The Brunello Campo del Drago by Castiglion del Bosco (standard o magnum) is also an excellent choice; with a graceful nose, very floral and with notes of fruit that seems almost fresh, with some smoky hints, in the mouth it is tasty, with present but soft tannins, while the fruit returns, whose freshness accompanies it throughout the sip.
Once we have arrived at the dessert, we might consider replacing the inevitable leavened colomba – which is delicious even if eaten before or after Easter – with sweets with a more homemade imprint. In Tuscany, for example, the schiacciata (or ciaccia) from Livorno is prepared, another soft leavened cake scented with the addition of aniseed. The latter could make the pairing with a sweet wine difficult, yet if the choice falls on Gravner ‘s 8’9’10 the problem does not arise: based on pure yellow Ribolla, it is a wine that shines in the glass of its own light. Approaching the nose it seems to enter the pastry shop, among notes of candied fruit, dried fruit of all kinds, saffron and resin. In the mouth it is as persuasive as an elixir: sweetness, fruit, spices and a beautiful salty note accompany the sip towards a very long and unforgettable finish.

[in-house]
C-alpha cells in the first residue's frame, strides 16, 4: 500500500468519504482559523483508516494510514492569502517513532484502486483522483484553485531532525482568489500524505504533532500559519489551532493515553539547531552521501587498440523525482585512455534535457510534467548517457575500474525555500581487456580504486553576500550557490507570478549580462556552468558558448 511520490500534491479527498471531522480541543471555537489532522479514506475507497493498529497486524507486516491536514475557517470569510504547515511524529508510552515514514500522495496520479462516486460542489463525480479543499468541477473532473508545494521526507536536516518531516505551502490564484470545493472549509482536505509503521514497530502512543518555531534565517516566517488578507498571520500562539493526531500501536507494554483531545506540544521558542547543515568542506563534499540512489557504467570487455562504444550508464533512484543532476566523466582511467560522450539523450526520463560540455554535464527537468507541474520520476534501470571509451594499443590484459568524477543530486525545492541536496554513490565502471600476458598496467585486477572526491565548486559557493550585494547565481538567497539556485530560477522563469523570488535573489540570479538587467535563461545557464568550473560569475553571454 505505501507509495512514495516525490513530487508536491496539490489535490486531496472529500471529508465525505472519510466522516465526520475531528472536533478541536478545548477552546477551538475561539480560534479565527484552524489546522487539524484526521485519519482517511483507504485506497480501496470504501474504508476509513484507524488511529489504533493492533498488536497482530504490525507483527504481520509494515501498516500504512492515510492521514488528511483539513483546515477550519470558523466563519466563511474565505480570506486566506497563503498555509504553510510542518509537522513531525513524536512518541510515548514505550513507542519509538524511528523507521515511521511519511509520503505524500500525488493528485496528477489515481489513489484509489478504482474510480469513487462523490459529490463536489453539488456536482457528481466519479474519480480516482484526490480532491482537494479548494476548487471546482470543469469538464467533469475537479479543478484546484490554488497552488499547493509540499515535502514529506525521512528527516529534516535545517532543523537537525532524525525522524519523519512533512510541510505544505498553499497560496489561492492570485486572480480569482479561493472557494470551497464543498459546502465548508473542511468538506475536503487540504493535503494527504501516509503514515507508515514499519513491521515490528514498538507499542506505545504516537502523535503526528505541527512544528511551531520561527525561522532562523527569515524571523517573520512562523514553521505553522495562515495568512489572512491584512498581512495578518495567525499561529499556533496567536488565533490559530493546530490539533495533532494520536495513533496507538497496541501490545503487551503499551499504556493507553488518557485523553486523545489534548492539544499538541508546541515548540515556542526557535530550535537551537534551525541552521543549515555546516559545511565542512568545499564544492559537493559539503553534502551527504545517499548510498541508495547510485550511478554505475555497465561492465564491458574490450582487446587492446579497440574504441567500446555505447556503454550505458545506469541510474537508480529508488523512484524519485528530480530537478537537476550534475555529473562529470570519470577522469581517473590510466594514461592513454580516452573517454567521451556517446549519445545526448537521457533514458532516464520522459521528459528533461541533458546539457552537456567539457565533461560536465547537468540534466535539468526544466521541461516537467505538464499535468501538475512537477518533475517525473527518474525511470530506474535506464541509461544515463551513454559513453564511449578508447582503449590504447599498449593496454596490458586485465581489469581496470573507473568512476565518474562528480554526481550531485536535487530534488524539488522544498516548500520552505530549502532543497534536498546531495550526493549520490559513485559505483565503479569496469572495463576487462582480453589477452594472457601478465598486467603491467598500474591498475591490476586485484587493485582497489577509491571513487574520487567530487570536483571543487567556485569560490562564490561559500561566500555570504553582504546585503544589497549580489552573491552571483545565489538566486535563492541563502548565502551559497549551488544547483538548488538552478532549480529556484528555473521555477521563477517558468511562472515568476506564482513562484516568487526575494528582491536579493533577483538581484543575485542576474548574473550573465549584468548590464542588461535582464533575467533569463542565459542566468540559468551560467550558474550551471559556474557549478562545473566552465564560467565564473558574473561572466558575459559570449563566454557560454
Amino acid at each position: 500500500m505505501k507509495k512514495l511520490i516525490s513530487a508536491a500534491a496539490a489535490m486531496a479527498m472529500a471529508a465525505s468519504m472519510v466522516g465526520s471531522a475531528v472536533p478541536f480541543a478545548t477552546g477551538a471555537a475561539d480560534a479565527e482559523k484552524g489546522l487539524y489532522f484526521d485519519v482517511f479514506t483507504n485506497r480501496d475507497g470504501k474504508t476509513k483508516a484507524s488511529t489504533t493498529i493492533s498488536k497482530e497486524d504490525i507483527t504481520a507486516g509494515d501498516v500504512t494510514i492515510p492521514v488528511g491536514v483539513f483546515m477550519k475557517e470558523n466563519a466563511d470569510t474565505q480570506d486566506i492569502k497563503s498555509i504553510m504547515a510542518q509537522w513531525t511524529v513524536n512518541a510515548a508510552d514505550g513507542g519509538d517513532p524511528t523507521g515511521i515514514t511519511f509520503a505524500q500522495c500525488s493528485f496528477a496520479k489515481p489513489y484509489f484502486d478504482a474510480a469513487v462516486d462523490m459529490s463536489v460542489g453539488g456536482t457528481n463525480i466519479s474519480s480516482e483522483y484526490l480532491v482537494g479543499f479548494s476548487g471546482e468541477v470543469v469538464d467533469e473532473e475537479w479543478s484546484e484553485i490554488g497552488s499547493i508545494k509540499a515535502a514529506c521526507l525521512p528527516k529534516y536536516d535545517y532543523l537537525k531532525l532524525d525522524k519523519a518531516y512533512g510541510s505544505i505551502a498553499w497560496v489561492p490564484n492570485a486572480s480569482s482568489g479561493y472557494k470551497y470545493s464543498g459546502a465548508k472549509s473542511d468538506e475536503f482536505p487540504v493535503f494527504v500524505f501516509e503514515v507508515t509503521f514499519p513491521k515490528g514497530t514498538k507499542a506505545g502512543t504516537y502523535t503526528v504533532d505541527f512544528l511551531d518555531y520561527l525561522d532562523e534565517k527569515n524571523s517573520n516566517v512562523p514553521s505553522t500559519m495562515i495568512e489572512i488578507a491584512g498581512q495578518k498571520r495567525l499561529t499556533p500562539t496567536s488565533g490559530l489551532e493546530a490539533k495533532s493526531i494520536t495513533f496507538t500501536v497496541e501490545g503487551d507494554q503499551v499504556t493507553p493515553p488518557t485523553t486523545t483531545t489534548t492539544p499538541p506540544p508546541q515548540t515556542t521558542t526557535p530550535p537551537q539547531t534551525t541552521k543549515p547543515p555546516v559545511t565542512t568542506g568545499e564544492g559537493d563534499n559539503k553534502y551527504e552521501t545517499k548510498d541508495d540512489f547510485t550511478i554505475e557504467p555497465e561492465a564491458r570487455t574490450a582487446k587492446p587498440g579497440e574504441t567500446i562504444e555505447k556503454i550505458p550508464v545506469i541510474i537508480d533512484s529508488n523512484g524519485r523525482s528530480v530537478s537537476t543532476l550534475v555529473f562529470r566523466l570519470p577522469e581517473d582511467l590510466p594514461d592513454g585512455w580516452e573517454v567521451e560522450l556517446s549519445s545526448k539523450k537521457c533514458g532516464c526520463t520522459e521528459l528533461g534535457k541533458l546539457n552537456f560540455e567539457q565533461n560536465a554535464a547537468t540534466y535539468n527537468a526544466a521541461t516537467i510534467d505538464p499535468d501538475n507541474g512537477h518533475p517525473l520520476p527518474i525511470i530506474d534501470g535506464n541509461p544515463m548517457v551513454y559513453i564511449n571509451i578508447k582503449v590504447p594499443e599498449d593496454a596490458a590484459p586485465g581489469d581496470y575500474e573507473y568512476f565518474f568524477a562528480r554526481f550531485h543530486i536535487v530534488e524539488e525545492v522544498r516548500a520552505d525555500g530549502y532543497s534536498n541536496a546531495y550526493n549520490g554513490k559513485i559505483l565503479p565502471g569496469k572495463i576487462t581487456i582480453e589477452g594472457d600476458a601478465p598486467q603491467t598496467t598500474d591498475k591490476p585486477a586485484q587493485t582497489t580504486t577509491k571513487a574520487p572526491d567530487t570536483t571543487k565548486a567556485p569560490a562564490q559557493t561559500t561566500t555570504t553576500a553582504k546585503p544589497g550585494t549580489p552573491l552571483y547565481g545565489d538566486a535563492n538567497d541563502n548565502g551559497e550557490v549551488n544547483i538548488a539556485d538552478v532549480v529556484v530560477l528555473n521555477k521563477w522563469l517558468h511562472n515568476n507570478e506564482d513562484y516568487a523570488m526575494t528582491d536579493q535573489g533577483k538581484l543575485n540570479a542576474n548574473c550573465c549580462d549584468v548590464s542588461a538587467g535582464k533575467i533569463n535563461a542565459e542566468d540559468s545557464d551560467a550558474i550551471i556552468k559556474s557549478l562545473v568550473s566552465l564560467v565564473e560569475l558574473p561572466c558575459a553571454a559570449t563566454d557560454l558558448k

Finally, the recipe for nepitelle (or pitte co niepita) comes from Calabria: crumbly crescents of shortcrust pastry stuffed with grape jam, cocoa, dried fruit and a local herb reminiscent of mint. Try accompanying them with Avignonesi‘s Vin Santo Occhio di Pernice: among the most important sweet wines in Italy, the name already gives the idea of something precious. There are immediately notes of dried fruit, leather and cocoa and many other spices, as if smelling an excellent gingerbread. In the mouth its imposing sweetness is mitigated by extraordinary freshness and flavor, all intertwined in a very fine tannic texture that invites you to drink again. Ideal for spending an afternoon in complete serenity after a large meal.
– Luciana Squadrilli 26.03.2021
Luciana Squadrilli is a professional journalist specialized in food and wine, she collaborates with Italian and foreign guides and newspapers telling the best side of Italy (and not only). Editor of Food&Wine Italia and food editor of Lonely Planet Magazine Italia, she deals with pizza and oil with particular attention, loves Champagne and is the author of several titles including La Buona Pizza (Giunti) and Pizza and Bolle (Edizioni Estemporanee).